SAMJ 8751

Breaching the chasm between what’s law and what’s done

National and provincial health departments are failing dismally when it comes to meeting the mini­mum standards requ­ired of them by the Constitution, lacking precise plans to give effect to policy and legis­lation. They are also treacle-slow in passing laws vital to help them contain virulent diseases such as multidrug-resistant tuberculosis (MDR TB).

This was said by Dr Adila Hassim, co-founder of and head of litigation and legal serv­ices for Section 27, the eponymously named NGO that has been at the forefront of groundbreaking court actions forcing government to speed up vital treatment access for well over a decade. Speaking at the closing plenary of the 4th National TB Conference in Durban in June, Advocate Hassim said that with 148 people dying of TB every day and MDR TB increasing from 7 350 notified cases in 2007 to 14 161 in 2012, there were now simply too many patients awaiting treatment after diagnosis, and not enough beds available. This was an undeniable public health emergency – which could be mitigated by the simple dint of using available constitutional remedies that spelt out the minimum duties of government. ‘When it comes to TB, almost every single provision [of the Constitution] is implicated in one way or another; these are not just rights, but duties and structures of our government. As lawyers we see what is going wrong in our system,’ she added.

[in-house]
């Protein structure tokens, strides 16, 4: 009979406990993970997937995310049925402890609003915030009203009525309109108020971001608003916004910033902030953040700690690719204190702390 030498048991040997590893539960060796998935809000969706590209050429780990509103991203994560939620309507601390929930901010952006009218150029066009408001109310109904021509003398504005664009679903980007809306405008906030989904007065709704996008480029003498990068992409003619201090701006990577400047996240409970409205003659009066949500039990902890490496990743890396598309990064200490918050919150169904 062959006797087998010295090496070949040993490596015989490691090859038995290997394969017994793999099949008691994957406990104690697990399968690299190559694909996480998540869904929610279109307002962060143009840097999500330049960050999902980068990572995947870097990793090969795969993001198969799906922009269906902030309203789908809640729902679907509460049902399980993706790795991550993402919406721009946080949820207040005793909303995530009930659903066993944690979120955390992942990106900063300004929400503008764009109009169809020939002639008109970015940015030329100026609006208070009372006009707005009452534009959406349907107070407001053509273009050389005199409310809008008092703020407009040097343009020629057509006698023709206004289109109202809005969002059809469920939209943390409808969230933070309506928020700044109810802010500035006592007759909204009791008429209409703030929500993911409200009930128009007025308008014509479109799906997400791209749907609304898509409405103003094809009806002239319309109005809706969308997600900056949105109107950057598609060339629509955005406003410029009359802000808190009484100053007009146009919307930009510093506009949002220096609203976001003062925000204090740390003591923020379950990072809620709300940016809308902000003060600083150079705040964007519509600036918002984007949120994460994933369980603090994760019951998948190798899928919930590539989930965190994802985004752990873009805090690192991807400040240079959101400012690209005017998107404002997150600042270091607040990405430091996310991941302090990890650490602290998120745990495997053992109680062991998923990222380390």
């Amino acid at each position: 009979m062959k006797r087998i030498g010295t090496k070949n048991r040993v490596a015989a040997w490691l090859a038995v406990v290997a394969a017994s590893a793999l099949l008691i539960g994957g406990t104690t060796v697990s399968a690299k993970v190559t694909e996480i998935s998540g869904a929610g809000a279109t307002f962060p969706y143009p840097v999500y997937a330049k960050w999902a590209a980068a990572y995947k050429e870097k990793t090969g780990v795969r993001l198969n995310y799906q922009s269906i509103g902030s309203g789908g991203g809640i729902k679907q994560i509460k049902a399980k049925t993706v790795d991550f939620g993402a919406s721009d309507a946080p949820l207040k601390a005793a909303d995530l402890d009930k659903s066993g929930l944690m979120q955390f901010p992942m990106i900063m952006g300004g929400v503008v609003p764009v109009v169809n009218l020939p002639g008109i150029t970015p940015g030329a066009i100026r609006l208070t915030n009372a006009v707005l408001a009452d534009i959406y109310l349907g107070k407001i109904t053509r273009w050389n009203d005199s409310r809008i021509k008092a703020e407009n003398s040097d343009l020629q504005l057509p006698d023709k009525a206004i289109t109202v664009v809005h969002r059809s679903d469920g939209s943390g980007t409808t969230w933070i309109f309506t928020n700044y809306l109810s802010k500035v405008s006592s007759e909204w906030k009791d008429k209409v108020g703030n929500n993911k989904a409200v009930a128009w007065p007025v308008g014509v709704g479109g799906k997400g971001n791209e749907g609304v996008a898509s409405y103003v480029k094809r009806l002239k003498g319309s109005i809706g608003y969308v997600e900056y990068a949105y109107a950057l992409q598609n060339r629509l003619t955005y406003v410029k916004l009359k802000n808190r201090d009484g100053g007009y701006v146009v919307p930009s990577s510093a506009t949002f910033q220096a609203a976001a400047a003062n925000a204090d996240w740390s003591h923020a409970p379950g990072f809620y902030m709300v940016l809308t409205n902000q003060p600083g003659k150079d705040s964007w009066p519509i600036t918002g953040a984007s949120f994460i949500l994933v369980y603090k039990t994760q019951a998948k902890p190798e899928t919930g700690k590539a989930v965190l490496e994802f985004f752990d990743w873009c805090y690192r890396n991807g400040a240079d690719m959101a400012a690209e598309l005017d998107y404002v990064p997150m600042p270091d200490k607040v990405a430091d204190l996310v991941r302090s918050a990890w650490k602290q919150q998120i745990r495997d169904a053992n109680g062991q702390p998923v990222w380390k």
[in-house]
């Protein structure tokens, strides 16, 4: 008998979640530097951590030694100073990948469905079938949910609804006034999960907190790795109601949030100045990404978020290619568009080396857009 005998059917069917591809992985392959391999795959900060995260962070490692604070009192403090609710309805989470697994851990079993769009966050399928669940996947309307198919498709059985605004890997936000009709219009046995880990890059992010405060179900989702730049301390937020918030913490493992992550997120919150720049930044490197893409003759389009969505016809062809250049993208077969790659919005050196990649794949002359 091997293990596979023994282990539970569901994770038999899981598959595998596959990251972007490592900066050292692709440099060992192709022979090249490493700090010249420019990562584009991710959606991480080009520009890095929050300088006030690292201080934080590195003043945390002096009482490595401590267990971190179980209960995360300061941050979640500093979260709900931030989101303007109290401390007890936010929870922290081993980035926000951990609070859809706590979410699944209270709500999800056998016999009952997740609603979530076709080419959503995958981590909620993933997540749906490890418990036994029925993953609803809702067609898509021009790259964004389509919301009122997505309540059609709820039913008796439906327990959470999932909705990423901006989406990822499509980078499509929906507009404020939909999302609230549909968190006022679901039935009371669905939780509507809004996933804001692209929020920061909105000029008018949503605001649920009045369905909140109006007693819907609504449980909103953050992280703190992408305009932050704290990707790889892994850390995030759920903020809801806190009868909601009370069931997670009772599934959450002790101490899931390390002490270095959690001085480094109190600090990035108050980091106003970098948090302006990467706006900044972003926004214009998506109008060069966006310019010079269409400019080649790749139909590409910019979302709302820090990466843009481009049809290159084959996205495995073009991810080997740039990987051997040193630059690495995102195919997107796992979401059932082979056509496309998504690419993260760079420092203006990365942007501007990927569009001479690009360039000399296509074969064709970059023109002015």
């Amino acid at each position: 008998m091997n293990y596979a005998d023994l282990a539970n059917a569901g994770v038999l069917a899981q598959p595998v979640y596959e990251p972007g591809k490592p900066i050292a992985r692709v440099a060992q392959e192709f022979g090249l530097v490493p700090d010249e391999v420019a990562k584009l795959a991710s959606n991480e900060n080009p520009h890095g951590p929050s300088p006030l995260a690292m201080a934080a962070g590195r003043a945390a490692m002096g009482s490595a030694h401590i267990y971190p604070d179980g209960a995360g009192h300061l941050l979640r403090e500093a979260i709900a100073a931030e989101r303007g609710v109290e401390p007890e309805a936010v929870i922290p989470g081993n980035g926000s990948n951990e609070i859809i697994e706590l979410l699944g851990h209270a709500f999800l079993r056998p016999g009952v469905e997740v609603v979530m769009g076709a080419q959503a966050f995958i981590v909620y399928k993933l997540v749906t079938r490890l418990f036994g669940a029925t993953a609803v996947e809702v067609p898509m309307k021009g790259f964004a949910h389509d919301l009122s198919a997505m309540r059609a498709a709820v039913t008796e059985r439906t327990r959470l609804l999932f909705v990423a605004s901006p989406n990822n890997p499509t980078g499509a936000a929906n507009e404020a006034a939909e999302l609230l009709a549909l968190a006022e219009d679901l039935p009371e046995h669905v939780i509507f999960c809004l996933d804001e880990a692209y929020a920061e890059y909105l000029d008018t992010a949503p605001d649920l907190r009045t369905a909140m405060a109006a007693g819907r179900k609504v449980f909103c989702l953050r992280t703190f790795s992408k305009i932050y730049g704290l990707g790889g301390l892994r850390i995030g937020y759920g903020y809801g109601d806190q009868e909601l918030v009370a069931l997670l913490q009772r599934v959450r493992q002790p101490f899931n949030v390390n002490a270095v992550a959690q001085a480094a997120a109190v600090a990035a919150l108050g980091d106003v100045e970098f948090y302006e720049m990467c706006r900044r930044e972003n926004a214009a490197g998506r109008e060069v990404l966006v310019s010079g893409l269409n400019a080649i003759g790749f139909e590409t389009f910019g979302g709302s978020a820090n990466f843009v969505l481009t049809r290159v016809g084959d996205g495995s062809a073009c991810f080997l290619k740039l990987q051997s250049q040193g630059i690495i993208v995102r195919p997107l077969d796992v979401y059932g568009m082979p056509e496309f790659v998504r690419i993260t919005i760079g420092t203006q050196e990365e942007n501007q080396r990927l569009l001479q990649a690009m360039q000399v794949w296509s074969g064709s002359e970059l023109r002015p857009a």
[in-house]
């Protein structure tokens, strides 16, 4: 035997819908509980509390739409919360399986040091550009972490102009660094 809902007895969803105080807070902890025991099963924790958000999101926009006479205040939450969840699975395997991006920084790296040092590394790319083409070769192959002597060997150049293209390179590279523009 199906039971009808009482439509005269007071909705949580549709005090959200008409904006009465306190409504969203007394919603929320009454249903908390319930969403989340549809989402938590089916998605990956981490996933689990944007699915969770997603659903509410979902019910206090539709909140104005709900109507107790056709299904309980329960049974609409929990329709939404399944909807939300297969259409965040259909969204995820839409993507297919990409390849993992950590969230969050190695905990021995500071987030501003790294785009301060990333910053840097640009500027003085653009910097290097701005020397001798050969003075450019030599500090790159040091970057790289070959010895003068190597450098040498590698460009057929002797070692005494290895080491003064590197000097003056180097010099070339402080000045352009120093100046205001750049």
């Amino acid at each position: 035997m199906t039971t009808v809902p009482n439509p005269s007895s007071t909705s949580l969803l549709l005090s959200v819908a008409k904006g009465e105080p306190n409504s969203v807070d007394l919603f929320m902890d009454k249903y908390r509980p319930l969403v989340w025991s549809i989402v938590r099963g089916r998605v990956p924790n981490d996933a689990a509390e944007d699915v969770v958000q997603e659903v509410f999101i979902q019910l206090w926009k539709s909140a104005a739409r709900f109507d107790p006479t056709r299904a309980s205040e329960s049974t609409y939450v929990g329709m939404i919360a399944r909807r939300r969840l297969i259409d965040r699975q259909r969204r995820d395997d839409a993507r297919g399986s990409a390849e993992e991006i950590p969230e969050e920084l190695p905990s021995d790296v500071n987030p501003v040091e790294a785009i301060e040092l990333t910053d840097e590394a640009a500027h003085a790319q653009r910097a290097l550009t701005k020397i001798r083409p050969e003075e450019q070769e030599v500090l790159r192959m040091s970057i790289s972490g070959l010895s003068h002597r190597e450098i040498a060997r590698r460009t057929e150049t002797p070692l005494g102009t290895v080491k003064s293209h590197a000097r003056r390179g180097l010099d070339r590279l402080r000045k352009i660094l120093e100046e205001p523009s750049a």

Dr Adila Hassim, co-founder of Section 27, and its head of litigation and legal services.

Constitutional framework in place to protect patients, but …

The courts had dealt with three areas so far: patients with drug resistance plus the implications of treatment decentralisation, affordable medicines, and prisons and the rights of prisoners. The Constitution spelt out certain minimum standards for policies aimed at achieving progressive access to healthcare for all – and made officials accountable to the public. Legislation and policy, while necessary, were insufficient. What was needed were precise plans and implementation, with monitoring, budgets, resources and knowledge provided to every facility and healthcare worker. These had to be evidence based, reasonable and flexible. ‘All of this comes out of case law from the Constitutional Court – they are not good-to-have, these are factors that the courts said they’ll take into account when they scrutinise policies!’ she emphasised.